When to worry about colon polyps?

Can a doctor tell if a colon polyp is cancerous during a colonoscopy?

In most cases, no. Your doctor can't usually tell, simply by looking at a polyp during a colonoscopy, if it's cancerous. But if a polyp is found during your colonoscopy, your doctor will remove it and send it to a lab for a biopsy to check for cancerous or precancerous cells.

How many colon polyps is a lot?

Not all polyps pose a higher risk for colorectal cancer. But some colon cancers may start as polyps. So, the more polyps you have, the higher your cancer risk.

Someone with just one or two small polyps is generally at lower risk of having or developing colon cancer than someone with three to nine, or more.

Does the size of a colon polyp indicate cancer?

Size matters when it comes to colon polyps and cancer risk. A polyp bigger than 10 millimeters—3/8ths of an inch—is considered more concerning than anything smaller.

A study published in the journal Clinical Gastroenterology and Hepatology found polyps of 10 mm or larger were identified in 91 percent of advanced adenomas and 100 percent of cancer cases. By comparison, study participants with smaller polyps (6-9 mm) didn’t develop cancer.

Which types of colon polyps are cancerous?

Not all polyps become cancers, but certain types are more likely to turn cancerous. Common types of colon polyps include those below.:

  • Inflammatory polyps develop in response to inflammation in the colon, often in people with inflammatory bowel disease.
  • Serrated adenoma polyps may turn cancerous. Larger ones, which are typically flat, difficult to detect and located in the upper colon, are precancerous.
  • Hyperplastic polyps are common, small and pose a low risk for turning cancerous. But those found in the colon are removed and tested for cancer.
  • Adenomatous polyps account for 70 percent of polyps. A small percentage become cancerous, but nearly all malignant polyps began as adenomatous.
  • Villous or tubulovillous adenoma polyps account for 15 percent of polyps, carry a high risk of turning cancerous and may be difficult to remove during a colonoscopy.
  • Malignant polyps are cancerous.

How fast do colon polyps grow back?

Doctors snip off polyps during the colonoscopy in a surgical procedure called a “polypectomy,” using a with a scraping tool attached to the end of a colonoscope.

But some colon polyps may grow back. Nearly one in three people who’ve had polyps removed develop new ones. That’s why it’s important to have follow-up screening within five years.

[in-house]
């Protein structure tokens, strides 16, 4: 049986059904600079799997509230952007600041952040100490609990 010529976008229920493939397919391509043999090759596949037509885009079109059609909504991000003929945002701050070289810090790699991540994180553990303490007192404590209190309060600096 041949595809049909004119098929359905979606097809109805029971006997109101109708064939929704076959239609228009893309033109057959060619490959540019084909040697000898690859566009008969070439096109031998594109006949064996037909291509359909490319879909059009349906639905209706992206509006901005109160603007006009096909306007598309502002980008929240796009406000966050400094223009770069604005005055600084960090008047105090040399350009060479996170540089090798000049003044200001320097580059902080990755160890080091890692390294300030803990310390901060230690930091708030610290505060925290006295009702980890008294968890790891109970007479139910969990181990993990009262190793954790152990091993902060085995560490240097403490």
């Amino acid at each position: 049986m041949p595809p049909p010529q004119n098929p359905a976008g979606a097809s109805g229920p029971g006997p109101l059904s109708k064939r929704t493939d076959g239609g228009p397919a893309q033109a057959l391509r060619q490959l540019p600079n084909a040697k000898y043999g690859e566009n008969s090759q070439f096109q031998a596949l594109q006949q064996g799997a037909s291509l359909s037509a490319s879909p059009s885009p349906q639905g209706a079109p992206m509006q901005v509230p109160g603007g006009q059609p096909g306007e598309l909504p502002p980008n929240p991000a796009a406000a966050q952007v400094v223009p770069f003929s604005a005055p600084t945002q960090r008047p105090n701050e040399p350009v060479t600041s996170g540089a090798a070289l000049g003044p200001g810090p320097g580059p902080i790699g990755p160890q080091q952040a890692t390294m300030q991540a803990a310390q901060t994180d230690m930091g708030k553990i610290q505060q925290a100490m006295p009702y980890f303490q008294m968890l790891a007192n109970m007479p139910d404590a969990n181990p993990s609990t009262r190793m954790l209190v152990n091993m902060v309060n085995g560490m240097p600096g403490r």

How can the GI Cancer Centers at City of Hope help?

At City of Hope, we understand that no two patients are alike and that diagnosing and treating colorectal cancer requires personalized options that are very specific that need to be individualized to each patient’s disease.

That’s why our GI Cancer Centers at City of Hope AtlantaCity of Hope Chicago and City of Hope Phoenix offer state-of-the-art screening and diagnostic services, especially for those at high risk of developing a gastrointestinal cancer, including:

At City of Hope Phoenix and City of Hope Chicago, our gastroenterologists are also using artificial intelligence technology with GI Genius™, a new diagnostic tool that helps doctors identify suspicious polyps and growths with greater accuracy. GI Genius essentially gives doctors a high-tech second opinion to better identify suspicious polyps, and as well as potential adenomas and cancerous or precancerous lesions in the colon.

The device, the first of its kind approved by the U.S. Food and Drug Administration, flags suspicious areas of the colon, including spots a doctor may have missed. One clinical trial found the GI Genius tool increased the detection rate of adenomas during a colonoscopy twofold, compared to a standard colonoscopy.

“This is a pioneering addition to our cancer-fighting arsenal,” says Toufic Kachaamy, MD, Interventional Program Specialist at for City of Hope and a Gastroenterologist at City of Hope Phoenix. “With the support of this new system, I am more empowered as a physician to help meet the needs of the patients and communities we serve.”

If you’re interested in learning more about your diagnosis and treatment options, or if you’re looking for a second opinion of your cancer diagnosis and treatment plan, how we diagnosis and treat colorectal cancer at City of Hope®call us or chat online with a member of our team.